Autarky

Autarky is the quality of being self-sufficient; the term is usually applied to political states or their economic systems. Autarky exists whenever an entity can survive or continue its activities without external assistance or international trade. If a self-sufficient economy also refuses all trade with the outside world then it is called a closed economy.[1] The term "closed economy" is also used technically as an abstraction to allow consideration of a single economy without taking foreign trade into account – i.e. as the antonym of open economy. Autarky in the political sense is not necessarily an economic phenomenon; for example, a military autarky would be a state that could defend itself without help from another country, or could manufacture all of its weapons without any imports from the outside world.

Autarky as an ideal or method has been embraced by a wide range of political ideologies and movements, especially left-wing creeds like African socialism, mutualism, council communism, Swadeshi, syndicalism (especially anarcho-syndicalism) and leftist populism. It has also been used in temporary, limited ways by conservative, centrist and nationalist movements, such as the American system, Juche, mercantilism, the Meiji Restoration, social corporatism, and traditionalist conservatism. Fascist and far-right movements occasionally claimed to strive for autarky in platform or propaganda, but in practice crushed existing movements towards self-sufficiency[2] and established extensive capital connections in efforts to ready for expansionist war and genocide[3] while allying with traditional business elites.[4]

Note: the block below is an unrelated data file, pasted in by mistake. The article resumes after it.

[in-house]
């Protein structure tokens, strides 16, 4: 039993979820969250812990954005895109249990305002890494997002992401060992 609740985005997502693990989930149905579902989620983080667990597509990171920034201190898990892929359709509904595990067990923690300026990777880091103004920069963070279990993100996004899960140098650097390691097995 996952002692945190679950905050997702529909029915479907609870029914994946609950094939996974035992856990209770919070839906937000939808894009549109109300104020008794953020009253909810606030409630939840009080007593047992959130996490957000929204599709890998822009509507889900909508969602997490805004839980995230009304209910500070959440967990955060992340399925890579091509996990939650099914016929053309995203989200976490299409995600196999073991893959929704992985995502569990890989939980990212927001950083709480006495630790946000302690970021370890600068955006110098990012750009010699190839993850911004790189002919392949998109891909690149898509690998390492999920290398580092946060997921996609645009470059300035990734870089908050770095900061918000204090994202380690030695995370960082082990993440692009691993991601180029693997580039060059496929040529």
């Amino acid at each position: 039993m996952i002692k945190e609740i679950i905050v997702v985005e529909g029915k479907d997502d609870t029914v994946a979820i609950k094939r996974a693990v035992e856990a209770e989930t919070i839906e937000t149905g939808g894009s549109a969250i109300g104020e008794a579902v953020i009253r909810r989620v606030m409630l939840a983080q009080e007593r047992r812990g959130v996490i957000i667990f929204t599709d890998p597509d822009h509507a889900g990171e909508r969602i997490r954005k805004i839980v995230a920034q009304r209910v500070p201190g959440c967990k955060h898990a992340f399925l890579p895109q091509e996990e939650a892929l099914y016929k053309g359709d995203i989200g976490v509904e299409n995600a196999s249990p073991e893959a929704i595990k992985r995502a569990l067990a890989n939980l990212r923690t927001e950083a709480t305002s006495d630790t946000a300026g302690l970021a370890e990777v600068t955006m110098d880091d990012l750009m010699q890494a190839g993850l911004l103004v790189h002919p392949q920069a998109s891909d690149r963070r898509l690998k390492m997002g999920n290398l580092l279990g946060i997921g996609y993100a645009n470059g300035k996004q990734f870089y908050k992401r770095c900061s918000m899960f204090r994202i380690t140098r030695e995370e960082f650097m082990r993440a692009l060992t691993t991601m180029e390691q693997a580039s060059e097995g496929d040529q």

Autarky may be a policy of a state or other entity when it seeks to be self-sufficient as a whole, but also can be limited to a narrow field such as possession of a key raw material. For example, many countries have a policy of autarky with respect to foodstuffs[5] and water for national security reasons. By contrast, autarky may be a result of economic isolation or external circumstances in which a state or other entity reverts to localized production when it lacks currency or excess production to trade with the outside world.[6][7]

Etymology

The word autarky is from the Greek: αὐτάρκεια, which means "self-sufficiency" (derived from αὐτο-, "self," and ἀρκέω, "to suffice"). The term is sometimes confused with autocracy (Greek: αὐτoκρατία "government by single absolute ruler") or autarchy (Greek: αὐταρχία – the idea of rejecting government and ruling oneself and no other).

History

Ancient and medieval